This is what I should have said instead.

Dear person who can’t, and foreseeably won’t, be able to fast. It’s ok to be sad. I’m sad too. I know you read this article once on Muslim Matters where this sister said that instead of feeling sad, you should feel honored. But you know what? Let’s call that Plan B. Because it’s not about fasting, it’s about forgiveness.

Before you can move past sadness you need to understand where it’s coming from in the first place. Not being well enough to fast is just one of the many ways that my body is failing to live up to my heart’s expectations. Not fasting reminds me of not being able to do sujood, and how my forehead still yearns for the humble proximity of the floor in my prayers.

Not fasting reminds me of not being able to stand very long in prayers, and how I am unable to attend tarawih or qiyaam in a masjid because it’s not possible for me to be on my feet that long. Yes, I could sit for the whole time, but the hard-backed chairs in the masjid lend themselves to sprained muscles and terrible back pain due to hypermobility in my spine.

We see our health as sure thing. We undervalue it because we assume it’ll always be there and there’s no urgency to use it before we lose it. I took fasting for granted too. Since it was always there, and it was always easy, I never put the effort in to make it a religious experience. But it’s not about fasting, it’s about forgiveness.

This is where I find a different kind of sadness.

In all the years I spent fasting, from age 10-30, I cannot remember a single Ramadan where I had a sense of purpose other than making it to sunset. Ramadan was a list where I ticked off the days for a sense of pride and perfunctory practice, to say that I had done it and to not be accountable in case I didn’t.

I feel as though 20 years I fasted and missed out on the main point, and Allah had to take fasting away from me in order for me to finally see it. I understand now, and only now, that Ramadan is about your soul’s longing and not your stomach’s.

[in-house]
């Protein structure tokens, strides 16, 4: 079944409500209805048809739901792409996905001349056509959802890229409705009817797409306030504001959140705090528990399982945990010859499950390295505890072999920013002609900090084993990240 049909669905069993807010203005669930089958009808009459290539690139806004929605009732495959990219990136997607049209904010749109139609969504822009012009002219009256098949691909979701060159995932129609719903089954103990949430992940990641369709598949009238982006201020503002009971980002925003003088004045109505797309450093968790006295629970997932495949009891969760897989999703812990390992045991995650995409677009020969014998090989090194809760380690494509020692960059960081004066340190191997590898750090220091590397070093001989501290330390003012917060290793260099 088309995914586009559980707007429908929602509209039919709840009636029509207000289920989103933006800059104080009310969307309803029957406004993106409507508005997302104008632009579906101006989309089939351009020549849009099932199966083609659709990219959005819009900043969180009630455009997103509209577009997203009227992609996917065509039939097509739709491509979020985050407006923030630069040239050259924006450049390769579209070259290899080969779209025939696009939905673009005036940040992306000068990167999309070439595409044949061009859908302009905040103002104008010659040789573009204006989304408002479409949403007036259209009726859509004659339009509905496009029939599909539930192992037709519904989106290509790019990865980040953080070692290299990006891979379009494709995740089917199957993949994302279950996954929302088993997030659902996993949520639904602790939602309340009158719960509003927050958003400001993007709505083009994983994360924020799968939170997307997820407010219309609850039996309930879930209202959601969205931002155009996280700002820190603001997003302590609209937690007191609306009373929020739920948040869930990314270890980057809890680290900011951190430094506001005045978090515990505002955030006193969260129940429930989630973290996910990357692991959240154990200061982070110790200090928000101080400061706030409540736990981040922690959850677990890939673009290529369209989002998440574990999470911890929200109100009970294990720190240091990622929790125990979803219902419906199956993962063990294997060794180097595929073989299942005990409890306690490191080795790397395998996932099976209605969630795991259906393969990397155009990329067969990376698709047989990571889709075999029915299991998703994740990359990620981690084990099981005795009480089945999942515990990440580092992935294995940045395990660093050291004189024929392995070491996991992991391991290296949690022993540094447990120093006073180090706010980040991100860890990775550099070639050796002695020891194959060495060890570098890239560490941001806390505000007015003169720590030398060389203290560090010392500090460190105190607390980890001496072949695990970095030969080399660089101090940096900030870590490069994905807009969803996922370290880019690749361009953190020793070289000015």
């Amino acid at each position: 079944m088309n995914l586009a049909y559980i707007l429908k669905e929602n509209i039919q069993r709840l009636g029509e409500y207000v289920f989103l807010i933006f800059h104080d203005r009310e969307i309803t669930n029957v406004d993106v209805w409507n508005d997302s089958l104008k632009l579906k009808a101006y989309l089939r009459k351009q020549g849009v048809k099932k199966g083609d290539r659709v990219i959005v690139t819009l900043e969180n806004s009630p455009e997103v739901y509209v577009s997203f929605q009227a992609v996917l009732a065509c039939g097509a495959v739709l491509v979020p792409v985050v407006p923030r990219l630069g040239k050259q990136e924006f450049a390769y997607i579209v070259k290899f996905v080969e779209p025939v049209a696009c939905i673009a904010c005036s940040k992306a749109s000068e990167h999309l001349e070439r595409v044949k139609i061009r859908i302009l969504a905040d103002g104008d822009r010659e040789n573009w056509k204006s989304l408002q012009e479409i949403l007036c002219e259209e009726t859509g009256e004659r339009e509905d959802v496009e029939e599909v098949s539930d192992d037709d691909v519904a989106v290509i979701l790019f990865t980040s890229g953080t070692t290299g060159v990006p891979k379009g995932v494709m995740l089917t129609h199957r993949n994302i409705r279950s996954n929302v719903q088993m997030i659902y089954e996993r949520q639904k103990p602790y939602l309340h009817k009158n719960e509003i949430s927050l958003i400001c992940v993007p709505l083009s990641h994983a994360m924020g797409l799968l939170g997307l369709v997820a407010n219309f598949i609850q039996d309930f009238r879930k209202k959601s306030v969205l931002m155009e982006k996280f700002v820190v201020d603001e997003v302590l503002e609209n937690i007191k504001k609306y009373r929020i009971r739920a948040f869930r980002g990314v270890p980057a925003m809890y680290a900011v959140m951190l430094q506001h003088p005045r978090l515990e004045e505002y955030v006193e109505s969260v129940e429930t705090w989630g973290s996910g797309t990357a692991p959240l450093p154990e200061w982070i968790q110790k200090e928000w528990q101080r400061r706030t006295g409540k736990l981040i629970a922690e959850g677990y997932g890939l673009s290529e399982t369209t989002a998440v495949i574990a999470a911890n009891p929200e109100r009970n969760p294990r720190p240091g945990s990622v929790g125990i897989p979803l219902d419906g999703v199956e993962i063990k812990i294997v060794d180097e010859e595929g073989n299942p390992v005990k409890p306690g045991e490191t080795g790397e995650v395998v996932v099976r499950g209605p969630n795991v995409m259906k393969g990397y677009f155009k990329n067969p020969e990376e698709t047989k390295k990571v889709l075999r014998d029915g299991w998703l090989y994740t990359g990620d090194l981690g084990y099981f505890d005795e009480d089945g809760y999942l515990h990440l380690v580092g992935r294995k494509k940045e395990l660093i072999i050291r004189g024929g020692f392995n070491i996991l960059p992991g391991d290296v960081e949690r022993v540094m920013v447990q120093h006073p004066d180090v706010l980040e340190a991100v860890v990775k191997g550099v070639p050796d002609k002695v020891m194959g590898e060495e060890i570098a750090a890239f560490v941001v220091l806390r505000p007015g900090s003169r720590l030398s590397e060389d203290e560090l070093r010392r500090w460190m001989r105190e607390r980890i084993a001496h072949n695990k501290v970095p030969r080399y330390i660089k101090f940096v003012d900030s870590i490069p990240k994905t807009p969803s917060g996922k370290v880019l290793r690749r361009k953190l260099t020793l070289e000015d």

Because it’s not about fasting, it’s about forgiveness.

I understand that for someone with chronic illness, a day of eating and rest is the foundation that a night of praying is built on. Because it’s not about fasting, it’s about forgiveness.

I have learned that honest, private tears in close conversation with Allah hold more of my actual soul than the hours of brain-dead hunger that I had been beating myself up over. Because it’s not about fasting, it’s about forgiveness.

Fasting is the means to the end, but it isn’t the end itself. Because it’s not about fasting, it’s about forgiveness.

I’m still sad, but it’s a different kind of sadness. I’m sad I spent so many years in hunger without feeding my spirit. I went though the motions unchallenged, unthinking, and uninterested in seeking the greater purpose. I’m sad I spent so much time in resentment towards Allah when He was lovingly guiding me to a critical lesson I may otherwise never have learned.

I am not happy that I am chronically ill, but I am grateful beyond words that Allah removed the distraction of a health so I could focus on spiritual healing. Because it’s not about fasting, it’s about forgiveness.

I will still cry when Ramadan comes again, but they will be tears of relief should I live to see another Ramadan.

I will cry when Ramadan is over too, but they will be the tears of a loved one departing versus the tantrums of a spoiled child.

Because it’s not about fasting, it’s about forgiveness.

*It’s the Pink Drink

Zeba Khan is a bi-racial writer, parent, and autism awareness advocate. She is the mother of three children, a special little boy with autism and two special little girls without. Zeba writes about special needs parenting and autism awareness in addition to Islam and personal spirituality. By day, she is a mother and the managing director of an early-intervention ABA service. By night, she is a writer of poetry and fiction related to Islam and Muslims.